User Story 5: As an employee, I want a direct deposit email alert so I can know when my paycheck has been deposited.
This type of lean, flexible narrative is concise and informative. It clearly outlines the who, what, and why so that designers and developers can find efficient solutions. Writing the story from the user’s perspective puts anyone reading them in their shoes. This effectively closes the gap between team member and user, and encourages user empathy.
The Three C’s
Created by Ron Jeffries, co-founder of the Extreme Programming software development methodology, in 2001, the Three C’s approach builds on the Role-Feature-Reason method. The three c’s stand for 1) card, 2) conversation, and 3) confirmation.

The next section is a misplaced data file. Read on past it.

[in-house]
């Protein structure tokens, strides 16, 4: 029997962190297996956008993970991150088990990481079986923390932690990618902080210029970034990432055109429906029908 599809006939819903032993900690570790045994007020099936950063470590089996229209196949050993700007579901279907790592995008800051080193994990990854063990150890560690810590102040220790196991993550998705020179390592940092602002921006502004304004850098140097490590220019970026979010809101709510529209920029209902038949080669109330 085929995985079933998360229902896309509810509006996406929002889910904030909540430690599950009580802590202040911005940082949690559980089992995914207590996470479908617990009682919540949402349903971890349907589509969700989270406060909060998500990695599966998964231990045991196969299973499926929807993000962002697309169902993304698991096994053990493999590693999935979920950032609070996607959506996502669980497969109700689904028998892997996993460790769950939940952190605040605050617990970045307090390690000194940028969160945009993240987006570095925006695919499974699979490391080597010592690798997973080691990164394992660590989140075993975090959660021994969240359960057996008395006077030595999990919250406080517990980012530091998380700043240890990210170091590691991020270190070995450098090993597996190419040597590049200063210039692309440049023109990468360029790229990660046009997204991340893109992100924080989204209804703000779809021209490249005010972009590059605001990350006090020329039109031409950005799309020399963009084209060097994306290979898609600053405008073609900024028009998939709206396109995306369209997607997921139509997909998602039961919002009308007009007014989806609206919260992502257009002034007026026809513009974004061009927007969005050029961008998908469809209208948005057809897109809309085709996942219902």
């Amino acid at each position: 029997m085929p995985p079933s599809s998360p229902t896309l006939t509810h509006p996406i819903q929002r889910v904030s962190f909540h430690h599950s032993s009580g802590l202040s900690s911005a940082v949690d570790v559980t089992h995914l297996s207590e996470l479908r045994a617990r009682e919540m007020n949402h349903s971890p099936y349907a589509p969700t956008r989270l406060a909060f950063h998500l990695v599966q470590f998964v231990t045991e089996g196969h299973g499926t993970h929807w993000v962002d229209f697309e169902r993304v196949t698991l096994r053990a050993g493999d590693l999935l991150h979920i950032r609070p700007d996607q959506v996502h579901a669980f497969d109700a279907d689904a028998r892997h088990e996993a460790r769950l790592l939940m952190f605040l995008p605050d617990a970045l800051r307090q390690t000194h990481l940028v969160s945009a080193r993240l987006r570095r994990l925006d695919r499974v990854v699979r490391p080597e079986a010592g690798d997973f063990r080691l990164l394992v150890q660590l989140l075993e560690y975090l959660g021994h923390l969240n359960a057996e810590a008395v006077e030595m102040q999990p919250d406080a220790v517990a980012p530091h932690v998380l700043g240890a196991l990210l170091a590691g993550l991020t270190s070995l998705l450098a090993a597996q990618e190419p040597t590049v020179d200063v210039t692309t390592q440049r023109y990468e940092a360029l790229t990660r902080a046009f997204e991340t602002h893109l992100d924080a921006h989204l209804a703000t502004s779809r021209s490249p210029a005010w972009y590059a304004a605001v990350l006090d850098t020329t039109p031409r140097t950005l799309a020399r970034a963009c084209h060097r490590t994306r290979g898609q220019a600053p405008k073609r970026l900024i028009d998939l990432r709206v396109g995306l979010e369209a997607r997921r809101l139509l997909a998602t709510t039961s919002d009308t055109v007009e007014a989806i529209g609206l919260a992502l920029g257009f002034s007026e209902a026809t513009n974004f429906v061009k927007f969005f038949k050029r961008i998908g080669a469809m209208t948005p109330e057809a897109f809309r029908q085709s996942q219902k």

State the problem using the Role-Feature-Reason format on a 3×5 index card. For example: As a teacher, I want to log in so that I can enter my students’ grades.
After reading the card, the developer converses with the writer (usually the product owner) to make sure they understand the work that needs to be done. In a comprehensive breakdown of the Three C’s method, Agile Evangelist Bill Devoe explains the importance of this step:
“We want to encourage teams to have conversations long before they start working on a story – during backlog refinement and sprint planning. They should be having conversations while they’re working on the story – here’s what I have so far; is this correct? Am I on the right path? And they should be having conversations when they’re done with the story – here’s what I completed; is this correct? Do you accept the work?”